language  bloggable 
may 2011 by ayjay
Martin Amis: My father's English language | Books | The Guardian
Plans for Kingsley's memorial service were quite far advanced when the typescript of the present book (then hardly more than a family rumour) was delivered to my door. I picked it up with a trepidation that the first few pages briskly dispersed. Here it was again, my father's voice – funny, resilient, erudite, with touches of very delicate feeling (see the entries under Brave and Gender), and, throughout, sublimely articulate. In truth, The King's English contains more concentrated artistic thrust than any of the five novels that followed his masterpiece of 1986, The Old Devils. The reason for this is, I think, clear enough. Love of life, like all human talents, weakens with age. But love of language, in his case, never did begin to fade.
language  modbrit 
may 2011 by ayjay
Corballis, M.C.: The Recursive Mind: The Origins of Human Language, Thought, and Civilization.
The Recursive Mind challenges the commonly held notion that language is what makes us uniquely human. In this compelling book, Michael Corballis argues that what distinguishes us in the animal kingdom is our capacity for recursion: the ability to embed our thoughts within other thoughts. "I think, therefore I am," is an example of recursive thought, because the thinker has inserted himself into his thought. Recursion enables us to conceive of our own minds and the minds of others. It also gives us the power of mental "time travel"--the ability to insert past experiences, or imagined future ones, into present consciousness.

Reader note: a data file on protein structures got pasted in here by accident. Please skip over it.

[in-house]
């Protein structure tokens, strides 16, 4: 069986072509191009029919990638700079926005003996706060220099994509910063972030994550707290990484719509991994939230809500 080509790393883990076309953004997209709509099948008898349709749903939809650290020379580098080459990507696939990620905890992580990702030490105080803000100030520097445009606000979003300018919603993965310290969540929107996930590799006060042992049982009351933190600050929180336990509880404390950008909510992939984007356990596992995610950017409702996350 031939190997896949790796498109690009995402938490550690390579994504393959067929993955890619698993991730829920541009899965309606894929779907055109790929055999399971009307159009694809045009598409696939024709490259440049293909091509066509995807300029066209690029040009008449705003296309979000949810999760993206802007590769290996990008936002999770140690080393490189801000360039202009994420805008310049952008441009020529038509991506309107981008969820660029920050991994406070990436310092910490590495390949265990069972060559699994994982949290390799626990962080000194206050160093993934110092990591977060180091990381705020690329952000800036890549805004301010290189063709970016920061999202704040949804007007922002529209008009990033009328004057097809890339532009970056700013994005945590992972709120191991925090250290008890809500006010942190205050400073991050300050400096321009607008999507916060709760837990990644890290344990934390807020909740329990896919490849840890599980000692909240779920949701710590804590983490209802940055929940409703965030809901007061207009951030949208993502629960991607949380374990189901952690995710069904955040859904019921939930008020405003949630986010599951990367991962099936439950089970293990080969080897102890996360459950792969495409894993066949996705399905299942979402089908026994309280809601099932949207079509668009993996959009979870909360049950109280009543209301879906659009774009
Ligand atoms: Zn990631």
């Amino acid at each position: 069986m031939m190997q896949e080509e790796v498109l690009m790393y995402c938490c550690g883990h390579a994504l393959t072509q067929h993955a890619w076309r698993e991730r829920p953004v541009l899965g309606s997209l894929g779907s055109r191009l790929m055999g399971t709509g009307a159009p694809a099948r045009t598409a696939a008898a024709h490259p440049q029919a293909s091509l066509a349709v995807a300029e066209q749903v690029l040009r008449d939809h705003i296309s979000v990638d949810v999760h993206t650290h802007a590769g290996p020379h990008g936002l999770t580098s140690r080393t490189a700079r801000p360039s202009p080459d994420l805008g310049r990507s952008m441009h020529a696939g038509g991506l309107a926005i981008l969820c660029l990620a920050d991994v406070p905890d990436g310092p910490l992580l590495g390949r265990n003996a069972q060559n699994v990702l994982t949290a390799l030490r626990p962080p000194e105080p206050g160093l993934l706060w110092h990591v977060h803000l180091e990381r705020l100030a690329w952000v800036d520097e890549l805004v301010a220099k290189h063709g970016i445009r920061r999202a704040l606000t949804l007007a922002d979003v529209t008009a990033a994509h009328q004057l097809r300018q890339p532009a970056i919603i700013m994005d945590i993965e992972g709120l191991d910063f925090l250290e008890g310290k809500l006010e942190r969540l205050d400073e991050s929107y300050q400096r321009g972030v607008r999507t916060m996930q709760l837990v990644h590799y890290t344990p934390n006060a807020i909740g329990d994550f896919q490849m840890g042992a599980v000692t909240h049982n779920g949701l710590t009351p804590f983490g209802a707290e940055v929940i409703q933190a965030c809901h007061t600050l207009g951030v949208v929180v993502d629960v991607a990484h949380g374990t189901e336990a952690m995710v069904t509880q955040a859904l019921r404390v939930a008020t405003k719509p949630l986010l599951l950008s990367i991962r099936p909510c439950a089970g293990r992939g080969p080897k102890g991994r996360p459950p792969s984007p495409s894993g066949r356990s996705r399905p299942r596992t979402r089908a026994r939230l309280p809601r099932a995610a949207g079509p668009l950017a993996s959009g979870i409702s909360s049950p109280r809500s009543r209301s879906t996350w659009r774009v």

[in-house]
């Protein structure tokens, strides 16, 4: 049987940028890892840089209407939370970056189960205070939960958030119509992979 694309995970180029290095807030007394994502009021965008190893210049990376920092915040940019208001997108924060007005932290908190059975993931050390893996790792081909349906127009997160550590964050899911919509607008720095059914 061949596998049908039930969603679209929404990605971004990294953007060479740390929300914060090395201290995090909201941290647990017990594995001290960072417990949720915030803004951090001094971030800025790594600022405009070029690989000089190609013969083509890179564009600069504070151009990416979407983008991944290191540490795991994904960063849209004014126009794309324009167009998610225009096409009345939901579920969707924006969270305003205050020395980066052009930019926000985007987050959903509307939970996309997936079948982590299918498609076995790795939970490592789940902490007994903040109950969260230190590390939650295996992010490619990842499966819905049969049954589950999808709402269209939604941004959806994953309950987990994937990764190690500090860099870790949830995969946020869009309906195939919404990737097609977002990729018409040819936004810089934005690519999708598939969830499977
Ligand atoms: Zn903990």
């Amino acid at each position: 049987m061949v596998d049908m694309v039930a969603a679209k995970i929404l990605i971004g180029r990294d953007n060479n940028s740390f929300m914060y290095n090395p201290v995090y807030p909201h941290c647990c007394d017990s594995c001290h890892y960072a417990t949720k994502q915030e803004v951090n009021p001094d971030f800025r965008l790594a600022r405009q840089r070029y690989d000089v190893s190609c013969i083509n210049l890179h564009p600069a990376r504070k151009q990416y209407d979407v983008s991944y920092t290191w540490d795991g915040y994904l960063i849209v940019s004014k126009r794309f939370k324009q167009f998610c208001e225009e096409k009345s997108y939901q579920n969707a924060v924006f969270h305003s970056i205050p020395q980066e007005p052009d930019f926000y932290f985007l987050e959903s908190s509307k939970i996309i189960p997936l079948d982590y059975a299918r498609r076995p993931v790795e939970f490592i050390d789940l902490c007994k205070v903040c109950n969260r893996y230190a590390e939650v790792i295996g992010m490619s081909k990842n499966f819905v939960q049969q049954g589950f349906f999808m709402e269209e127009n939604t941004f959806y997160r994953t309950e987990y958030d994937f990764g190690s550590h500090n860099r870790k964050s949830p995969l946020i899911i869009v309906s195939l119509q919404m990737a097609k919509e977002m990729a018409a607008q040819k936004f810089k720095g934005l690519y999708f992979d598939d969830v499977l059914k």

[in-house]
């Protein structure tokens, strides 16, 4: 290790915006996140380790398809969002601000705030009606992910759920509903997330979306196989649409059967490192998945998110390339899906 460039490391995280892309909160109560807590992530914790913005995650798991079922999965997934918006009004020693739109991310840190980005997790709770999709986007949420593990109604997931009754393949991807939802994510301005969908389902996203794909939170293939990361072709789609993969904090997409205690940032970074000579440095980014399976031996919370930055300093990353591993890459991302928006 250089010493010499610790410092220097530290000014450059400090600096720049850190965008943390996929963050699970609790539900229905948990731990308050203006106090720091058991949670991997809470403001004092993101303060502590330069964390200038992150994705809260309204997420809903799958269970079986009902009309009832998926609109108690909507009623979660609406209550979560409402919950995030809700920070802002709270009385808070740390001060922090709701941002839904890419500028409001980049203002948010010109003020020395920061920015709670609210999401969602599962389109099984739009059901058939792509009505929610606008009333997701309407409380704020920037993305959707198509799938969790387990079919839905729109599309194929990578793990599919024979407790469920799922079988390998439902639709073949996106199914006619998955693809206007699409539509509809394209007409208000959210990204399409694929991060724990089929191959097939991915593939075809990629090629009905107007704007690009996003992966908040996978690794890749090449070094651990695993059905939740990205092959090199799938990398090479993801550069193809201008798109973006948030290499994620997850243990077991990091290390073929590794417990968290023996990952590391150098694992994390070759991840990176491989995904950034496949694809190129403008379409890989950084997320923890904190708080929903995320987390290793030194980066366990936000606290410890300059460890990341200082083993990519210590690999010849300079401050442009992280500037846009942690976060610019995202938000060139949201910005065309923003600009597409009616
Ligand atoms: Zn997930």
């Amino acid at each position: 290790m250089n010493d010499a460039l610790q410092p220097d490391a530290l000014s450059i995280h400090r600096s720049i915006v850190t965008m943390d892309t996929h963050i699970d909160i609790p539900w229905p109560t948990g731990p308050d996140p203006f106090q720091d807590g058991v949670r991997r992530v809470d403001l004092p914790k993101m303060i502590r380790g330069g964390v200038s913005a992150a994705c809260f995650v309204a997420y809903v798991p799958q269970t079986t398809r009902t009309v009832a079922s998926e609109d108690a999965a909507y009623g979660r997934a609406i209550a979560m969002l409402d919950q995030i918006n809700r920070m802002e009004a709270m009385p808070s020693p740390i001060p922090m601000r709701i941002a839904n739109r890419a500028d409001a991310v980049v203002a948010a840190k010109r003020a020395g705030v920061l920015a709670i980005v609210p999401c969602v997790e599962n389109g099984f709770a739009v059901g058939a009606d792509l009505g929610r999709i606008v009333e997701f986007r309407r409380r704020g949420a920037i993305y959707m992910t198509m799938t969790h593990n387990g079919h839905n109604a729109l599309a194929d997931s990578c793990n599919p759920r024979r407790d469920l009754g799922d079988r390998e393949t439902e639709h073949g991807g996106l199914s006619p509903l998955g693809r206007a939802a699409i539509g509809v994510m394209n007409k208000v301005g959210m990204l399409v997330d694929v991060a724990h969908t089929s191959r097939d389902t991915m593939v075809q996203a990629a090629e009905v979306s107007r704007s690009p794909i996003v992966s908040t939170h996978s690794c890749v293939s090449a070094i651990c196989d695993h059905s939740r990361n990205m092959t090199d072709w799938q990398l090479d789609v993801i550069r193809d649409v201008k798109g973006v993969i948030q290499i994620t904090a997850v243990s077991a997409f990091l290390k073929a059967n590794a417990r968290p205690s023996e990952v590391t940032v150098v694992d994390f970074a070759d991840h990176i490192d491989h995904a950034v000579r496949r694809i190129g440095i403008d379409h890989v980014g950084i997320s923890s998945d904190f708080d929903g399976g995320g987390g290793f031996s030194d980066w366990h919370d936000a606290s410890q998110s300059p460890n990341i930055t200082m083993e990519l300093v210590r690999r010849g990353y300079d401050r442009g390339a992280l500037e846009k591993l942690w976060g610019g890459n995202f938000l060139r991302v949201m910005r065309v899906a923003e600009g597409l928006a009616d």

language  neuroscience 
may 2011 by ayjay
Is English Special Because It's "Globish"? | The New Republic
One is that a language represents a way of thinking, that to speak a certain language is to have your thoughts channeled in certain directions. People adore this idea – you know, such as that the Hopi language has no tense marking and reflects their cyclical sense of time, as promulgated by Benjamin Lee Whorf in the 1930s. I have watched audiences audibly purr when a linguist suggests that something about the way speakers of an indigenous language put their words together suggests something about Their Way Of Thinking, such as one case where we were to suppose that a Native American group were especially fond of slurping and sucking on things!).

The problem is that this view of language just doesn’t go through. Whorf, for the record, was a fire inspector by day and apparently knew Hopi about as well as I know Indonesian, as Hopi has plenty of time expressions. There are plenty of people who insist that the Language is Thought idea is valid, but few have engaged the counterarguments, usefully summarized by Steven Pinker (I, too, have pitched in in this vein).
june 2010 by ayjay
World Affairs Journal - The Cosmopolitan Tongue: The Universality of English
The main loss when a language dies is not cultural but aesthetic. The click sounds in certain African languages are magnificent to hear. In many Amazonian languages, when you say something you have to specify, with a suffix, where you got the information. The Ket language of Siberia is so awesomely irregular as to seem a work of art.